There are certainly more Baedeker raids to come, as the Luftwaffe raided Canterbury three times in the week after Cologne. I'll discuss them in a following post.

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8 thoughts on “After Millennium — II

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  2. Post author

    This inflation of the 1000 to 1250 and 1500 intrigues me. Harris wanted a thousand bombers for the propaganda value, because it's a magic number, but as you say, somehow it wasn't magic enough. Where did the numbers come from? Who decided to talk the figures up? The total sorties that night (including diversions etc) was something under 1200, so with a generous attitude we could say there was a bit of confusion and a slight stretching of the figures. But one of the other provincial papers, the Western Daily Press, also used the 1250 figure so presumably they used the same source as the Yorkshire Post rather than each making the same mistake. Actually, looking at the Western Daily Press story it clarifies the number: 'About 1,250 aircraft took part, including over 1,000 bombers' (1 June 1942, 1). I don't know what they thought the other two hundred aircraft were doing but the distinction could be between the main force and the intruder raids on German nightfighter airfields. In any case, the Mirror's 1500 is way out there.

  3. TF Smith

    Pretty interesting; the reference to the US Army Air Forces is close - only off by an "s"...

    At least the reporter didn't call it the Air Corps...

    The quote from Gen. Arnold could have been a generic reference to the 8th, as in "...U.S. air force ..." The 8th was activated (in the U.S.) on 1 February, and the first detachment landed in the UK 23 February. The USAAF OOB lists the 8th's headquarters stationed as follows:

    Langley Field, VA: 1 Feb.
    Savannah AB, GA: c. 10 Feb.
    Daws Hill, England: 23 Feb.
    High Wycombe: 15 May

    Ira Eaker was the CG from 23 Feb 1942 to 2 Dec 1942.

  4. Post author

    It didn't occur to me that the 'U.S. Air Force' reference might have been to 8th Air Force. That could make sense, but Eighth Air Force didn't come into being until 1944; in 1942 it was still called VIII Bomber Command (see e.g. here). Maybe Arnold meant it in the generic sense, and the subeditor inappropriately capitalised it?

  5. TF Smith

    Brett –

    Actually, the unit histories are a little more convoluted than that – there are/were “two” 8th air force headquarters that served during WW II. Re-read the first two paragraphs:

    "During World War II, Eighth Air Force earned a reputation as a great warfighting organization. Originally, the U.S. Army Air Forces activated the Eighth at Savannah, Georgia, on 28 January 1942 with three major subordinate units: the VIII Bomber Command (BC), the VIII Fighter Command (FC), and the VIII Ground Air Services Command (GASC).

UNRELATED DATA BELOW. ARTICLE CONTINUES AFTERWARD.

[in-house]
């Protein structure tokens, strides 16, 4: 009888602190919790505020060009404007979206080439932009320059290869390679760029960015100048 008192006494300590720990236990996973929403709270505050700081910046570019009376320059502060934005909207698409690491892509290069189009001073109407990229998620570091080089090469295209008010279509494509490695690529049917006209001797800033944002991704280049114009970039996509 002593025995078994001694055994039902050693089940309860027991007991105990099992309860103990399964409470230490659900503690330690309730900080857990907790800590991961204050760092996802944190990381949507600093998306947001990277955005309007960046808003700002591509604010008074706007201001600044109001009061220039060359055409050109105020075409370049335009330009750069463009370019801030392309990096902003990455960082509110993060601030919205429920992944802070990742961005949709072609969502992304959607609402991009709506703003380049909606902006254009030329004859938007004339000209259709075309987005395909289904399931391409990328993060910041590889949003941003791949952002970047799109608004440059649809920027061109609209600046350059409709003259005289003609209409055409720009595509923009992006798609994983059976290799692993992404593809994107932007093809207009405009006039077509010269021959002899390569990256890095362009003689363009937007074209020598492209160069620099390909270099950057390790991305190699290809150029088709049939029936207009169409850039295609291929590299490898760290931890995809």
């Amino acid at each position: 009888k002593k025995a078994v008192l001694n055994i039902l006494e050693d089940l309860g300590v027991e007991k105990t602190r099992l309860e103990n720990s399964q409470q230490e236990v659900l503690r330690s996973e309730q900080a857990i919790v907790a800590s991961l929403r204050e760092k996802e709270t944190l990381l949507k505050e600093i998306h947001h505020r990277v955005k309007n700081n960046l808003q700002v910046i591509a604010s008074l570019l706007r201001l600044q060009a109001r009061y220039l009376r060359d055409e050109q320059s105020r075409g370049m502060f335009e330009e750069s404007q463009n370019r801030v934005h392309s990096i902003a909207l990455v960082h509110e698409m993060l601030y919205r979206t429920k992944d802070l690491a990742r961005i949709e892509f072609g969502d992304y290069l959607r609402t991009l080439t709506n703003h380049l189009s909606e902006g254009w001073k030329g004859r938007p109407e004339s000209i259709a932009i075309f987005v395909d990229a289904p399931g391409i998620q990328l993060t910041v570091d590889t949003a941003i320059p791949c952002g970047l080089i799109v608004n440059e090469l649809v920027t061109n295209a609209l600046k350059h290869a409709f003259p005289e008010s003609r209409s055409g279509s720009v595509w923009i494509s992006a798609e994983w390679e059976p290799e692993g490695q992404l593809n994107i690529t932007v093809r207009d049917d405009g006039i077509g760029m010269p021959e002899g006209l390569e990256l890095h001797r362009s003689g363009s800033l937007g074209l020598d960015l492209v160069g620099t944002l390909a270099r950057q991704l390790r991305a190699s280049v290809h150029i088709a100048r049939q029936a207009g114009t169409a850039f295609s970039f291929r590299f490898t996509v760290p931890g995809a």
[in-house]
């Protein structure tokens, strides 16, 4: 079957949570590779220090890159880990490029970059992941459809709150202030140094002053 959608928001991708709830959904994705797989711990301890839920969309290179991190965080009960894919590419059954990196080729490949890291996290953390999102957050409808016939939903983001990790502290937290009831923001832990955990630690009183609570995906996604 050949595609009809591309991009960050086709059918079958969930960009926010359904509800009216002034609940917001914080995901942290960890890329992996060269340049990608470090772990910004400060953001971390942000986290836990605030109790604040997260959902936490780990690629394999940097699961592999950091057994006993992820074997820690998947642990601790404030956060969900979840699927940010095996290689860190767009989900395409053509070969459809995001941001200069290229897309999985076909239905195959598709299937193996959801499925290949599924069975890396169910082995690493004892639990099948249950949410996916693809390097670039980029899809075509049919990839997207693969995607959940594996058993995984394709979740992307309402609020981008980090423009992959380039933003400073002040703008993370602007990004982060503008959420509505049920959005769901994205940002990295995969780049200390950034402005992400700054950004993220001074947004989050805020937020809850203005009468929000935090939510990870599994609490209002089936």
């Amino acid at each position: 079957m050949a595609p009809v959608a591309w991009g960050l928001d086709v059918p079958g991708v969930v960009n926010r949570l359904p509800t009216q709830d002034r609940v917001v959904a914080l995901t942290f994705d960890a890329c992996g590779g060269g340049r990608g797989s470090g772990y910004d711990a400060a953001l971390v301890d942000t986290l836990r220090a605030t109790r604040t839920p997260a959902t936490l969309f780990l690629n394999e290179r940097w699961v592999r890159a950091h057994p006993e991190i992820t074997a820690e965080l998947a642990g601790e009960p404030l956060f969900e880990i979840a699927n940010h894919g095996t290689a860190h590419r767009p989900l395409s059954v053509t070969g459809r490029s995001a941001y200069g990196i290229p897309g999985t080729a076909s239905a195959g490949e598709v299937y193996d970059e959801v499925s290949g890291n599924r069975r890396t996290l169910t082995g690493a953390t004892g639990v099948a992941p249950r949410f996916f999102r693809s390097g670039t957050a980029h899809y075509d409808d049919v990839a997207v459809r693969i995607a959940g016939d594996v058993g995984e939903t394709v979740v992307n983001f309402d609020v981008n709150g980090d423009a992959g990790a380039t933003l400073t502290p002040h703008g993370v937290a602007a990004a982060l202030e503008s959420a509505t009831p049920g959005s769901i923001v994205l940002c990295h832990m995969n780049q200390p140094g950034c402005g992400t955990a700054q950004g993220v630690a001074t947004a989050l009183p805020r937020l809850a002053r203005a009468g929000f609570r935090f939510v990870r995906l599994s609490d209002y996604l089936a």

The modern day Eighth Air Force traces its lineage to the VIII BC, which came to life on 1 February 1942 at Langley Field, Virginia. About 23 February, the VIII BC moved to England, first to Daws Hill and later to High Wycombe, where it established its wartime headquarters in the Wycombe Abbey school for girls. On 22 February 1944, the Army reorganized its Air Forces in Europe by renaming Eighth Air Force as the United States Strategic Air Forces in Europe (now known as the United States Air Forces in Europe). That same day, the VIII BC became Eighth Air Force."

    So in less-bureaucratese, the 8th was activated in 1942 with three subordinate commands (the organizations denoted by roman numerals, i.e. VIII BC, VIII FC, and VIII GC, with the respective missions of bombardment, air defense, and “ground army” air support). This organization stemmed from the concept that a numbered air force – roughly equivalent to a field army - would suffice for a given theater (the ETO, for example). Given the expectation early in 1942 that BOLERO would lead to ROUNDUP in 1943, this was reasonable.

    However, with the 2nd Washington conference in the summer giving rise to the Mediterranean strategy (TORCH et al) and then POINTBLANK leading to multiple theaters in Europe, and as the US Army’s deployment to Europe grew (and by “US Army”, remember these were units from the Army Air Forces, Army Ground Forces, and the Army Service Forces), the need for multiple air forces in (both) theaters and with a common headquarters grew as well (akin to an “army group” headquarters over multiple field armies).

    The US ended up with what became the 8th (strategic) and 9th (tactical) air forces in the UK/NW Europe and the 12th (tactical) and 15th (strategic) air forces in the Med and Italy; with two strategic air forces operating over Europe (8th and 15th) the need for a “theater wide” strategic air headquarters was recognized and the United States Strategic Air Forces in Europe headquarters was formed, with Spaatz in command. Given that the most expeditious way to form that headquarters was to move the existing 8th AF hq “up” one level, the operational strategic air force in the UK needed an hq, and moving the VIII BC up to 8th AF was equally expeditious.

    Clear as mud, right?

    Something else to keep in mind is that along with the NW Europe campaign in 1943-45, the 9th AF also gets credit for the Mediterranean service in 1942, operating from Egypt and Palestine, and under Brereton…


  6. Post author

    Oops, you're quite right, I didn't read my own link very carefully! Still, I think it's just as likely to be a misunderstanding on the newspaper's side. The phrase '8th Air Force' first pops up in the British press in August 1942 and even then it only starts being used regularly from November. Not yet being used to the Americans it's easy to imagine British journalists getting the American and British versions of 'air force' mixed up.

  7. TF Smith

    No problem.

    Interesting that the RAF and the RAAF both ended up organizing numbered air forces as "army"-level expeditionary air organizations; three services coming to a similar conclusion is sort of a "parallel evolution" sort of concept.